They went inside and sat down at a corner table.  Before Tommy could make a sound, the Trooper ordered them two cups of coffee.  He normally didn’t drink coffee, but he would have drunk turpentine at this moment, just from the joy of being among real people, happy people, normal people.


“Yeah, I’ve seen a bike just like yours before.  And that helmet hanging off the mirror!  That was just the icing on the cake.”  Brinton spoke, then stared down Into his cup.

Tommy bristled. “What do you mean by all this ‘bike just like that’ and ‘that helmet’ stuff.  I’ve never seen you, or been stopped by you, or been in any kind of real trouble with that bike.”  Tommy was feeling just a bit better now -- enough to start feeling a bit belligerent again.  He’d had a bad day too!  Bad day, HA!  He had had the mother of all bad days!


“Slow down, son I didn’t mean to imply that it was your bike, or your helmet.  I’ve just seen ones like ‘em before.  It wasn’t in the best of circumstances and it was a good number of years ago -- probably before you were even riding.   But like I said, I think that I can explain quite a bit to you.”


“You see, back in nineteen eighty-four, there was a fellow, just a boy really, from over yonder in Old Forge.   His people owned a big farm out there.  They didn’t have terrific luck with the land, but they managed to hang on to the place and keep going.  Anyway, the boy, Luke was his name, had always been a troubled kid -- and a lack of proper education didn’t help much either.  His parents didn’t send him to school as often as they should have because they needed him to help on the land.”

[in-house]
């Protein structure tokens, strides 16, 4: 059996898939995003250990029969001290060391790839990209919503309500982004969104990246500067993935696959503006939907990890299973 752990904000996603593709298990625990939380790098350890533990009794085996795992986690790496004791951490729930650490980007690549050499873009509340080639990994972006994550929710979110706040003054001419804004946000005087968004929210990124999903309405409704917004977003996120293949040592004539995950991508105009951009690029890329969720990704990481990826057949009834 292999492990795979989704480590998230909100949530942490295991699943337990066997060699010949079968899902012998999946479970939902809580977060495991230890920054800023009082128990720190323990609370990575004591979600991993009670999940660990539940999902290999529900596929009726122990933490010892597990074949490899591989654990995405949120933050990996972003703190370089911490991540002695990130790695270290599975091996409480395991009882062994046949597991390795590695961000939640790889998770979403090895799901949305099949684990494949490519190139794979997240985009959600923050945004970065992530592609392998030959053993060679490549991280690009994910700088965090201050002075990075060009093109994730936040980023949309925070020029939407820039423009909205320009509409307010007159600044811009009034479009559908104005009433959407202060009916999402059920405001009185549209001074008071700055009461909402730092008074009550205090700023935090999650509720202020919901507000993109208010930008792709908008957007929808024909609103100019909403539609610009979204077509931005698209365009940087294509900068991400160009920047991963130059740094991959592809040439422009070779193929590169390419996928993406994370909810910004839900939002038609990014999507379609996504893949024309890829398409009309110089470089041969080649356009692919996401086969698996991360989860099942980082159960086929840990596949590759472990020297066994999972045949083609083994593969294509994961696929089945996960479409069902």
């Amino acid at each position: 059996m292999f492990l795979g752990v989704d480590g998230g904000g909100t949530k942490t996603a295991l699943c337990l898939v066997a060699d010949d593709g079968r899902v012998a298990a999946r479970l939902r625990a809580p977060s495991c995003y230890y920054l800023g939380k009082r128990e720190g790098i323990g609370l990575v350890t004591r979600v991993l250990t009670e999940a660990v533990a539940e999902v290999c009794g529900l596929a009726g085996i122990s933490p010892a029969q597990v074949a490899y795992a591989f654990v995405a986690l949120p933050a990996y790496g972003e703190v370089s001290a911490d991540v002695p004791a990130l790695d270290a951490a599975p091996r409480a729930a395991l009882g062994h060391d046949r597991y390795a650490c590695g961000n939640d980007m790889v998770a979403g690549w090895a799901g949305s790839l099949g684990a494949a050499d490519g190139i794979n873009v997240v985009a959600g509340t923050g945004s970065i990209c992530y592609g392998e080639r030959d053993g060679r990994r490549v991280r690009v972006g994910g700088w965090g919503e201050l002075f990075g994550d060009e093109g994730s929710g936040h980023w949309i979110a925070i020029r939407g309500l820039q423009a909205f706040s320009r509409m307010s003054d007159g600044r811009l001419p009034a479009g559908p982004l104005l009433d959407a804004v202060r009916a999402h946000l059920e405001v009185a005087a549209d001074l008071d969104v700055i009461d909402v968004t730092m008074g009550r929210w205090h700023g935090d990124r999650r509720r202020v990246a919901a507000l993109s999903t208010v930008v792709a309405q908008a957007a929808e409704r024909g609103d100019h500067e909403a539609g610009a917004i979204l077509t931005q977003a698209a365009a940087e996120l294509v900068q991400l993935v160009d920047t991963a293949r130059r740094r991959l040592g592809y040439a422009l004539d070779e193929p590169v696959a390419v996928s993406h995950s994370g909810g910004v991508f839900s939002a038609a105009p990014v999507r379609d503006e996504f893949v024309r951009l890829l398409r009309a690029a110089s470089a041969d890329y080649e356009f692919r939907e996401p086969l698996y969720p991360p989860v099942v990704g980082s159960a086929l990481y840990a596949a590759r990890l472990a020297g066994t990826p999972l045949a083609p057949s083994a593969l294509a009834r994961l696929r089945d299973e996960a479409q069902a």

“Back in town, Bobby Spencer worked in the Stewart’s Shop by nights and went to college by day.  He used to cruise around (and fly around, I wrote him a few citations) on a 500 Interceptor just like yours.  He even had an Arai helmet, painted bright yellow with a black stripe just like yours.  He said he had painted it after some guy he saw racing in a video in some place in England.  [Joey Dunlop’s Isle of Man video perhaps? -- Ed.]   Anyhow, that’s what made me get goose bumps when I saw your ride, and that helmet.”

“Bobby met a girl at college, I forget her name -- it isn’t really important --  she would drive over from Glens Falls to visit him while he was at work.  She was a cute kid.  She really liked Bobby, I think.  Well, one night, Luke drove his mother down to town for something or another in their old, beat up Ford truck, this big green nasty looking F-350, all rust and baling wire.”

“The girlfriend was sitting in a booth reading one of those tabloid muck-sheets, waiting for Bobby to get off.  Luke cast more than an appreciating eye at the young lady.  She looked up at him, then looked back down.  Luke’s mother had seen the little tableau played out.  She is a sharp-tongued old buzzard at best.  But she didn’t want Luke falling for no girlies; you know and take him away from the farm.  She said something like ‘Luke boy, you ain’t got no right lookin’ at a smart young lady like that.  She got her eye on pretty little Bobby over yonder.  She don’t want no ignorant farm boy like you.  You leave her to the educated gentleman.’  She said all this as much as an insult to Bobby as to Luke.  She didn’t like anybody she thought was better than her and her kinfolk.”